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other American writings record that movement half so vitally as his.

As our individual freedom becomes more and more surely established, we may delight in Emerson more or less. According as our individuality responds or not to the idealism which touched him, we may find him repellent or sympathetic; and although it may hardly be asserted, it may fairly be surmised, that even in Emerson's most memorable utterances the future may find no considerable truth not better phrased by others. For in his effort to express truth, just as in his whole knowledge of life, he was limited by the national inexperience which throughout his time still protected New England. Yet whether or no, in generations to come, Emerson shall prove to have made lasting contributions to human wisdom, one thing which will remain true of him should commend him to the regard of all his countrymen who love spiritual freedom. We may not care for the things he said, we may not find sympathetic the temper in which he uttered them, but we cannot deny that when, for two hundred years, intellectual tyranny had kept the native American mind cramped within the limits of tradition, Emerson fearlessly stood forth as the chief representative of that movement which asserted the right of every individual to think, to feel, to speak, to act for himself, confident that so far as each acts in sincerity good shall ensue.

Whoever believes in individualism, then, must always respect in Emerson a living prophet; and, just as surely, those who find prospect of salvation only in obedience to authority mist lament the defection from their ranks of a spirit which, whatever its errors, even they must admit to have been brave, honest, serene, and essentially pure with all that purity which is the deepest grace of ancestral New England.



CONCORD, Massachusetts, until Emerson's time celebrated as the place where the embattled farmers made their stand against the British regulars in 1775, is now even better known as the Yankee village where for half a century Emerson lived, and gathered about him a little group of the intellectually and spiritually enlightened. Until very lately, indeed, something of this atmosphere lingered in Concord air. Among the humours of New England for some fifteen years has been a Concord School of Philosophy, where of a summer fantastic people have collected to hear and to give lectures. And everybody has been happy, and no human being is known to have been harmed. When the Concord School of Philosophy began its blameless existence, however, what makes Concord memorable was no longer there: Emerson had passed away. Whatever Concord retained, it had lost that saving grace of sound good sense which is among Emerson's most certain claims to distinction.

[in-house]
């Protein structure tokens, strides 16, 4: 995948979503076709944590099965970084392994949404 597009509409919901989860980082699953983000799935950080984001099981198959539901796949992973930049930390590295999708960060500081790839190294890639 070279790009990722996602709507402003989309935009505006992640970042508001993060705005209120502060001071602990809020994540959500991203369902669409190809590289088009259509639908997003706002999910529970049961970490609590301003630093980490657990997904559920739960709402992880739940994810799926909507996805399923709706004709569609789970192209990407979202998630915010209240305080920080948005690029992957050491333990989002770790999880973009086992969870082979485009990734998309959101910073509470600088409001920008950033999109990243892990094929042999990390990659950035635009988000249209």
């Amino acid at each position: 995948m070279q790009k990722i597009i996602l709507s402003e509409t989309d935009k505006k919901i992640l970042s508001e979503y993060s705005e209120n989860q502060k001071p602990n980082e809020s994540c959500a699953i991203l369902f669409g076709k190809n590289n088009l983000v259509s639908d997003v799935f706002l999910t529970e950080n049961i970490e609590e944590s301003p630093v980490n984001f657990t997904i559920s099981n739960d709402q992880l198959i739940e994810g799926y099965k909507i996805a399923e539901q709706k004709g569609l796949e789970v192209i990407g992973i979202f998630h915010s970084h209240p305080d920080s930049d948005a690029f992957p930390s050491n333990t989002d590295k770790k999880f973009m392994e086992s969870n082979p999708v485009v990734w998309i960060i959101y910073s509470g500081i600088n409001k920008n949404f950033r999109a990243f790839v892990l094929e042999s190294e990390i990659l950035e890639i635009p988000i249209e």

This trait of his appears most clearly when we compare him with one or two of his fellow-townsmen. Of the men who Aourished in Emerson's Concord, to be sure, the most eminent was Hawthorne, whose work belongs not to philosophy, but to pure letters, and whom we shall consider later. He would hardly have expected a place among the prophets of the eternities. At least two other men would have been disposed to call themselves philosophers, and, with artless lack of humour, to expect immortality in company with Emerson and Plato, and the rest. These were Amos Bronson Alcott and Henry David Thoreau.

Alcott was the elder, and older even than Emerson. Born in 1799, the son of an every-day Connecticut farmer, he began life as a peddler, in which character he sometimes strayed a good way southward. A thoroughly honest man of unusually active mind, his chief emotional trait appears to have been a self-esteem which he never found reason to abate. In the midst of peddling, then, he felt himself divinely commissioned to reform mankind. He soon decided that his reform ought to begin with education. As early as 1823, having succeeded in educating himself in a manner which he found satisfactory, he opened a school at his native town, Wolcott, Connecticut. Five years later he removed to Boston, where he announced that if people would send him their children, he would educate them as children had never been educated before.

At that time, in 1828, the spirit of reform was so fresh in the air of New England as to affect many heads which ought to have been too strong for just that intoxication. Among Mr. Alcott's pupils at different times were children and grandchildren of eminently conservative Bostonians. Dissatisfied with the mechanical lifelessness of the regular schools, they eagerly accepted Mr. Alcott's novel theories. His method of teaching, as reported by himself in a volume or two of conversations with his pupils, appears to have been Socratic. In the midst of his disciples, Mr. Alcott posed as a purified and beautified Greek philosopher, whose interlocutors were Boston children, ranging between the ages of three and ten. He would ask them questions about the soul and the eternities, and occasionally about matters of scientific and other fact. He would try to set their infant minds constructively working; and incidentally he would always be on the watch for